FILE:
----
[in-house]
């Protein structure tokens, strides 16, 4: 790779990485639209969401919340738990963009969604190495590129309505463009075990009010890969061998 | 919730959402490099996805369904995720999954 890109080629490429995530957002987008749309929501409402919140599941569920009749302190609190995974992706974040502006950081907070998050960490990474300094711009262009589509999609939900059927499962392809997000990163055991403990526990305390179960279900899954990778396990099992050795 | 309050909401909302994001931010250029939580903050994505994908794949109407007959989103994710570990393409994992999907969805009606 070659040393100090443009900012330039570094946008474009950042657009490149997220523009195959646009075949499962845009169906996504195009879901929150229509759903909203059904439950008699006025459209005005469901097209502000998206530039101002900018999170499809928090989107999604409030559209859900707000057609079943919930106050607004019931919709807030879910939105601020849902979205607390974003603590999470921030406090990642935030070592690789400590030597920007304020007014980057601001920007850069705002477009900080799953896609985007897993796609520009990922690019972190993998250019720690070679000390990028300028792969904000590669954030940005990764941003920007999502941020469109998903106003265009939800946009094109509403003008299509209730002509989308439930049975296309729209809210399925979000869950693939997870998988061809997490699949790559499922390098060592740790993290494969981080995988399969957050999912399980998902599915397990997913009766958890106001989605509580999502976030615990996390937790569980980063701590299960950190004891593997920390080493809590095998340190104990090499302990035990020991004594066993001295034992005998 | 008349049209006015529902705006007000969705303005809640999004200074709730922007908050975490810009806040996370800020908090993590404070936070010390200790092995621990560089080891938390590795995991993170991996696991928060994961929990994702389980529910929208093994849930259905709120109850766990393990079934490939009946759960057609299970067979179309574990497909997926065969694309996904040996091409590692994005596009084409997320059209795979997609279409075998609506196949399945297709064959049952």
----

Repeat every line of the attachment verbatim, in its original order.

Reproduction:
[in-house]
């Protein structure tokens, strides 16, 4: 790779990485639209969401919340738990963009969604190495590129309505463009075990009010890969061998 | 919730959402490099996805369904995720999954 890109080629490429995530957002987008749309929501409402919140599941569920009749302190609190995974992706974040502006950081907070998050960490990474300094711009262009589509999609939900059927499962392809997000990163055991403990526990305390179960279900899954990778396990099992050795 | 309050909401909302994001931010250029939580903050994505994908794949109407007959989103994710570990393409994992999907969805009606 070659040393100090443009900012330039570094946008474009950042657009490149997220523009195959646009075949499962845009169906996504195009879901929150229509759903909203059904439950008699006025459209005005469901097209502000998206530039101002900018999170499809928090989107999604409030559209859900707000057609079943919930106050607004019931919709807030879910939105601020849902979205607390974003603590999470921030406090990642935030070592690789400590030597920007304020007014980057601001920007850069705002477009900080799953896609985007897993796609520009990922690019972190993998250019720690070679000390990028300028792969904000590669954030940005990764941003920007999502941020469109998903106003265009939800946009094109509403003008299509209730002509989308439930049975296309729209809210399925979000869950693939997870998988061809997490699949790559499922390098060592740790993290494969981080995988399969957050999912399980998902599915397990997913009766958890106001989605509580999502976030615990996390937790569980980063701590299960950190004891593997920390080493809590095998340190104990090499302990035990020991004594066993001295034992005998 | 008349049209006015529902705006007000969705303005809640999004200074709730922007908050975490810009806040996370800020908090993590404070936070010390200790092995621990560089080891938390590795995991993170991996696991928060994961929990994702389980529910929208093994849930259905709120109850766990393990079934490939009946759960057609299970067979179309574990497909997926065969694309996904040996091409590692994005596009084409997320059209795979997609279409075998609506196949399945297709064959049952």